Breaking Down Areas Where Sam Bradford's Game Absolutely Must Evolve
Sam Bradford's game is strong. He throws a beautiful, accurate deep ball and he makes sensible decisions—perhaps too sensible, but we'll come back to that later.
If any individual aspect of his game has underwhelmed, it must surely be the accuracy of his intermediate passes. Ironically, this was considered one of the strongest aspects of his game when he came out of college in 2010.
In fairness, a quarterback's accuracy will suffer when he is surrounded by the kind of ineptitude that plagues Sam Bradford.
The Rams' offensive line has been in a perpetual state of flux. Nine different players have started, including three left tackles, three left guards and two centers. An offensive line plays well as a unit only after they play together long enough or consistently enough to learn each others' tendencies and habits.
All things considered, the Rams' offensive linemen are doing a commendable job; they just can't keep any one grouping healthy for long enough to develop the kind of cohesion that would be necessary to allow Bradford to flourish behind them.
Still, the offensive line might not be as significant of a hindrance if Bradford had some playmakers to throw to. The Rams' leaders in receiving yards—Danny Amendola and Brandon Gibson—rank 50th and 56th in the NFL, respectively.
Amendola is very good at what he does, I'm not denying that. But he's a slot receiver. A slot receiver is not supposed to lead your team in receiving yards; It's not the nature of the position.
The guys out wide are supposed to rack up the big yardage totals. Sadly, the Rams don't have anyone out there who has proven to be capable of stepping up on a consistent basis.
Chris Givens has been a bright spot with his current streak of five consecutive games with a catch of 50 yards or more, but in none of those games has he caught more than three passes or gained more than 85 yards. He has shown flashes, but he hasn't performed consistently throughout an entire game.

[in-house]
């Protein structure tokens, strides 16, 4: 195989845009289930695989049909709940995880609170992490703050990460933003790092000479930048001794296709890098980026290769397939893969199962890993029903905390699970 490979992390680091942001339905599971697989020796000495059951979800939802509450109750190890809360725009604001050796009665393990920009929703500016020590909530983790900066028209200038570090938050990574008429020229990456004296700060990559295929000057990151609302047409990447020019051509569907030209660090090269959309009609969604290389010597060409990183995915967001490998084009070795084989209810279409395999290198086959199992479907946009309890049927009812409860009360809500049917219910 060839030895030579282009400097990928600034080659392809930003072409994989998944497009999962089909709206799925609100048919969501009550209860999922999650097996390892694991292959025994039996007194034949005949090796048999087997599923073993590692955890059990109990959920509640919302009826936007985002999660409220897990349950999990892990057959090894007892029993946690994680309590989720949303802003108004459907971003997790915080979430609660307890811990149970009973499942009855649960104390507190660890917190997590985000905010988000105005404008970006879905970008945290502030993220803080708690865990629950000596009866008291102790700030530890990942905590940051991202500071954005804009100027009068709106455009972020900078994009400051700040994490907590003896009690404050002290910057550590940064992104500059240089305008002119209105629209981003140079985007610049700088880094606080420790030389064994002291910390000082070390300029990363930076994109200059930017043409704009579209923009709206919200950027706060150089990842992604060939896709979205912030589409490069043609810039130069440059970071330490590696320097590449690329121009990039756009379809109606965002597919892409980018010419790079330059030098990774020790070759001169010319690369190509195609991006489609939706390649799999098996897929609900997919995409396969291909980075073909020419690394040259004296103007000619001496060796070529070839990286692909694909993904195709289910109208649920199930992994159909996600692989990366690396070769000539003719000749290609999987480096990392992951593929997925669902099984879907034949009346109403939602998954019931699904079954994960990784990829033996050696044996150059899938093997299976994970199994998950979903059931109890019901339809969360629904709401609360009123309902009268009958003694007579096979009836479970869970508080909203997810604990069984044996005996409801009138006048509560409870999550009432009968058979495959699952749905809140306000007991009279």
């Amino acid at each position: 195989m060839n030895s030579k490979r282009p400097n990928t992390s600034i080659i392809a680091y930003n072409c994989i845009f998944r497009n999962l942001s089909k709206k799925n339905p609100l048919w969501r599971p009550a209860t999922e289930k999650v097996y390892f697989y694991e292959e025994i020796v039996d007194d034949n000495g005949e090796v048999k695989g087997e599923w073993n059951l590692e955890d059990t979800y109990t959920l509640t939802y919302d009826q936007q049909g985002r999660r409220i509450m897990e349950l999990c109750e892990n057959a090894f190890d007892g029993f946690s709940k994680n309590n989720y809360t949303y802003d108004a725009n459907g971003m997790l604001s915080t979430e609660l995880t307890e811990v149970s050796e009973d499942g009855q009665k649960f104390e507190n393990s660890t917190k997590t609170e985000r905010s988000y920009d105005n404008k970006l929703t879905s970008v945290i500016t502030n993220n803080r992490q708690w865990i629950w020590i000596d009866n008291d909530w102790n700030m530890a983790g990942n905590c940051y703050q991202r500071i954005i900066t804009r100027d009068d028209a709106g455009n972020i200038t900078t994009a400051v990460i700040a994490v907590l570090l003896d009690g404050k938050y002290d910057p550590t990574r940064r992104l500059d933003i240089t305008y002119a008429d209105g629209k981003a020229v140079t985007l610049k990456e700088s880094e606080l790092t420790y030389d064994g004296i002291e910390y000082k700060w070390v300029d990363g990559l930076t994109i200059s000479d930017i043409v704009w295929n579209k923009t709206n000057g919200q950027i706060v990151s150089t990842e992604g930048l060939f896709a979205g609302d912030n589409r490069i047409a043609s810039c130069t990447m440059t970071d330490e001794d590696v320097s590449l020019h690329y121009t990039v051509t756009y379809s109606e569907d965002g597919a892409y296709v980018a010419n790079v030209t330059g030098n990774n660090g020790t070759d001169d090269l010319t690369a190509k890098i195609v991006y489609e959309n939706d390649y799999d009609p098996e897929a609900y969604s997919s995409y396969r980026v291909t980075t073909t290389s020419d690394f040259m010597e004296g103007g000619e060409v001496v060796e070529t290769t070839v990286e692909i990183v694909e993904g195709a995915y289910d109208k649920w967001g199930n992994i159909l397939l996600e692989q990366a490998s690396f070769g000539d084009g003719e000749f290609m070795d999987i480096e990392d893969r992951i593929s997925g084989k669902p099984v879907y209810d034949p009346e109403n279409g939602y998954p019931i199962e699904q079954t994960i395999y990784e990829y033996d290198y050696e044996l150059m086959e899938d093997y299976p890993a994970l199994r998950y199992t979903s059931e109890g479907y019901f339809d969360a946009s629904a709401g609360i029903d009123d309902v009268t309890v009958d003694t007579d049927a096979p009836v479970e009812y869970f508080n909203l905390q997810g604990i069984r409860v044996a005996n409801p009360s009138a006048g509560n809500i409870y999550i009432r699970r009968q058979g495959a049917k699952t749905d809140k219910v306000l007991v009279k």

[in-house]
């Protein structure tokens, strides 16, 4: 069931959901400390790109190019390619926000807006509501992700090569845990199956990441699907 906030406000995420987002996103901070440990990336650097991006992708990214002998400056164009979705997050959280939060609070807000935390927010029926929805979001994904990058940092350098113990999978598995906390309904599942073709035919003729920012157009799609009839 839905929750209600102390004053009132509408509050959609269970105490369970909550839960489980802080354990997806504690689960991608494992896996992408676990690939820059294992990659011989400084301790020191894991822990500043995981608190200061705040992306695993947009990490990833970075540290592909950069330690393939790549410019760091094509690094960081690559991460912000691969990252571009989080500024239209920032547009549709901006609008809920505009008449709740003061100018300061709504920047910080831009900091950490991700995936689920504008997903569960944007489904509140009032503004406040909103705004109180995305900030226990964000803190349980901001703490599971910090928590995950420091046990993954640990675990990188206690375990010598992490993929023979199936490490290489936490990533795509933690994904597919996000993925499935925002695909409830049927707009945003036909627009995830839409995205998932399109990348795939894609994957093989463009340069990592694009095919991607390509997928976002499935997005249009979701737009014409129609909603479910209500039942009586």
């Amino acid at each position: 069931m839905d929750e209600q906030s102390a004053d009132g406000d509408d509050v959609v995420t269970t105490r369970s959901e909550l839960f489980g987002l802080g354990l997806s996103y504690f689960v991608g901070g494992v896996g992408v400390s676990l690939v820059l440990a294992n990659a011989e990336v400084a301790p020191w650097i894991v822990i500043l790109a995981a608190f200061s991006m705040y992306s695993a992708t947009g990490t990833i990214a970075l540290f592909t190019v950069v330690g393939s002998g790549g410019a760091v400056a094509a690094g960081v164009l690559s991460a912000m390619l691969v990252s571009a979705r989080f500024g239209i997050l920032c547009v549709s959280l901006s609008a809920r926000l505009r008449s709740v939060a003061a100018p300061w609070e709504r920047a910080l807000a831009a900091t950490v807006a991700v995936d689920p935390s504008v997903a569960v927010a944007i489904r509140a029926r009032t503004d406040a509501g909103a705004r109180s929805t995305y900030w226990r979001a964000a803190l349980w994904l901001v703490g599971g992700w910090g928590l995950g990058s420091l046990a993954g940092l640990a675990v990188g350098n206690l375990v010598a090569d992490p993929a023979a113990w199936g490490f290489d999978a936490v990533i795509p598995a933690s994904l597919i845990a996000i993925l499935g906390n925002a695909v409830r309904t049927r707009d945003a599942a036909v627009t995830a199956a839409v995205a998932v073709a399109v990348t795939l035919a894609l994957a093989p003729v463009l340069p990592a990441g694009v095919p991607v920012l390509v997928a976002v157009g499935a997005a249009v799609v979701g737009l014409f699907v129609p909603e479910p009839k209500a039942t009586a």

A young quarterback cannot develop without pass protection and receivers that can run routes effectively and catch the ball when it is thrown their way. The fact that this is Sam Bradford's reality makes it difficult and altogether unfair to judge his individual performance at this point in the season.
With that in mind, I'll now attempt to do just that.
If the season ended today, Sam Bradford's numbers for passer rating (82.4), yards per attempt (7.2) and completion percentage (61.4) would all be career highs. Overall, he appears to be evolving on his own just fine despite the shortcomings of the rest of the offense.
Where criticism is warranted is in Bradford's inability to finish drives and get touchdowns instead of field goals. He has thrown eight touchdowns this year, ranking him 25th in the league behind guys like Blaine Gabbert, Mark Sanchez and Brandon Weeden (all with nine).
As a consequence, Greg Zuerlein, the Rams' kicker, is tied for fourth in the league with 20 field-goal attempts.
That is not good enough to win many games in the NFL.
I get it. With that receiving corps, I'd be reluctant to trust them to make a play on the ball in traffic or even to be where they are supposed to be when the ball is in the air.
Apparently, Sam Bradford feels the same way, considering he only has seven interceptions on the year, ranking him 17th in the league.
And therein lies the problem.
With the receivers he has, Sam Bradford should have a lot more interceptions. The fact that he doesn't means that he's not taking many chances.
I understand that ball control is hugely important. However, the only way Bradford gets more touchdowns is if he takes more chances. At this point, I think it's worth a shot.
You've seen what the conservative approach gets you—three wins in eight games.
Now try firing it through some tight windows. What have you got to lose? The Rams are not going to be in the playoffs in 2012.
Worst case scenario: Bradford throws a bunch of picks and the Rams drop a few games, but the receivers get invaluable experience in how to create openings in tight spaces.
Best case scenario: The receivers get that same experience, while the Rams score more points and end the season with a record better than 6-10.
If Sam Bradford and the Rams' offense continue to play the same way, the results will be the same as they have been. But, if they take more chances, the results will undoubtedly be different. Whether those changes are good or bad, they will all have gained vitally important experience for the future.
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